China’s fertilizer industry is undergoing some major changes as one of the world’s largest consumers of fertilizers – nitrogen, phosphorus and potassium – is slowly changing its patterns of crop nutrient consumption. Out of the three fertilizer types, nitrogen accounted for about 64% of China’s total NPK crop nutrients consumed in 2014, according to the International Fertilizer Industry Association.
China remains the largest consumer of nitrogen fertilizers but it produces most of it within its borders. There are several variants of nitrogen fertilizers that are being consumed by Chinese farmers but urea is their most popular choice. In 2016, China exported almost 9 million tons of urea, a fall of 35% year-over-year. The decline in exports was due to a decrease in nitrogen capacity as the anthracite coal-based capacities were closed down in the country due to costs and environmental concerns. Despite the shutdown, pressure on prices will continue this year due to new capacity additions mainly in the United States.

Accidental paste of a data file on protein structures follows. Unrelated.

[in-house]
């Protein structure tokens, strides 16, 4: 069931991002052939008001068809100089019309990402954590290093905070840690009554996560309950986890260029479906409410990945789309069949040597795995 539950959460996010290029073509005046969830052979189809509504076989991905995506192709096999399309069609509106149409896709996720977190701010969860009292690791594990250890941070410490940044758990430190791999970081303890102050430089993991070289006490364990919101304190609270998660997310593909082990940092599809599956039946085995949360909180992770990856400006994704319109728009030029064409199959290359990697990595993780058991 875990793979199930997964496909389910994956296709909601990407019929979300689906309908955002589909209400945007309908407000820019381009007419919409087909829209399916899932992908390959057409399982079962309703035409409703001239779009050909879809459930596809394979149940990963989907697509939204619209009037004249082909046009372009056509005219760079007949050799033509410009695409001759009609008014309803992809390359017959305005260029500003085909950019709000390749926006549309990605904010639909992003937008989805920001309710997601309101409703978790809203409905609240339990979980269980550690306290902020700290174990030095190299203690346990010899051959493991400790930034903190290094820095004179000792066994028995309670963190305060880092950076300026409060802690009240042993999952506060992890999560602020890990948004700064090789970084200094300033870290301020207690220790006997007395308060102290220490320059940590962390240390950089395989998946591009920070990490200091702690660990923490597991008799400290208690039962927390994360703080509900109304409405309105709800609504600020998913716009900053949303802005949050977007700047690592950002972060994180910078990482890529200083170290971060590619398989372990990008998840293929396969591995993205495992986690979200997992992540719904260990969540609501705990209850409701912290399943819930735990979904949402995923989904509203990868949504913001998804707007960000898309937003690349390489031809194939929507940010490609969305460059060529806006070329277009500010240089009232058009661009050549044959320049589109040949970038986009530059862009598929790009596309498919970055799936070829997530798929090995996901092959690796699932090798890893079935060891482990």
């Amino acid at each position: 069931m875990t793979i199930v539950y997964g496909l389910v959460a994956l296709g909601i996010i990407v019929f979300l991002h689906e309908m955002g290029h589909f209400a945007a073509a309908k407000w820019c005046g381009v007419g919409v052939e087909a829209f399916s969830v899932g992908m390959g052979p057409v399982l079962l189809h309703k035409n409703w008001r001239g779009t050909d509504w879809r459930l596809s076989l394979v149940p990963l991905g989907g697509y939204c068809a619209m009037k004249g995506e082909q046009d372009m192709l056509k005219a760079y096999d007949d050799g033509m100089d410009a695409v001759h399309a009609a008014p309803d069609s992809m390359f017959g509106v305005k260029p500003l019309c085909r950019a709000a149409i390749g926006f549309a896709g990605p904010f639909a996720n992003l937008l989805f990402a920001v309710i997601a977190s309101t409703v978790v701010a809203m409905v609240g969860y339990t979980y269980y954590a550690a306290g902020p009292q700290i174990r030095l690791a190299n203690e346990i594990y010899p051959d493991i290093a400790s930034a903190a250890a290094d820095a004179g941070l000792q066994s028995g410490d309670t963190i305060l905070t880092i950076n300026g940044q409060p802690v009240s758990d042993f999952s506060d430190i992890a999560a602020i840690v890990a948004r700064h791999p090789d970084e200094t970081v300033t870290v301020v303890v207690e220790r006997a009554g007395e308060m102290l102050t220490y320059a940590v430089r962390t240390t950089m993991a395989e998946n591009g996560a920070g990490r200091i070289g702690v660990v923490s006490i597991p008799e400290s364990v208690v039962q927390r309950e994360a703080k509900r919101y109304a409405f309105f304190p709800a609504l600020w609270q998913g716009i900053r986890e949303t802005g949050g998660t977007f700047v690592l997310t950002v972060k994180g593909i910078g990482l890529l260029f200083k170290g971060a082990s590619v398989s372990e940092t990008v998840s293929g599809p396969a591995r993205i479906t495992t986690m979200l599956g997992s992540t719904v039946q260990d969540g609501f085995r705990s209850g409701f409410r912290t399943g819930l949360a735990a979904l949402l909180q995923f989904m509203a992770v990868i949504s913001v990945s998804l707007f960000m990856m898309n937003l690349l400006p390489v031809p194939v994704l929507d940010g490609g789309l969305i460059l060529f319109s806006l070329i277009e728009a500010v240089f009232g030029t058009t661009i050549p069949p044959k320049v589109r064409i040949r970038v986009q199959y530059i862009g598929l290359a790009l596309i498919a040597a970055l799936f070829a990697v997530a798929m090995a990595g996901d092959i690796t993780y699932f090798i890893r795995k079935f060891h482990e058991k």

Phosphate exports last year had fallen year-over-year by 18% to 9.5 million metric tons while DAP (diammonium phosphate) exports fell 15.0% year-over-year in 2016. MAP (monoammonium phosphate) exports decreased by 25.0% year-over-year, while TSP (triple superphosphate) exports fell 22.0% for the same period. Due to the shutdown, analysts predict that phosphate fertilizer exports will also take a hit, as ammonia, which is the base for nitrogen fertilizers, is required for phosphatic crop nutrients. China is not a major producer of potash but it exported 0.2 million metric tons of it last year, marking a rise of 6% year-over-year.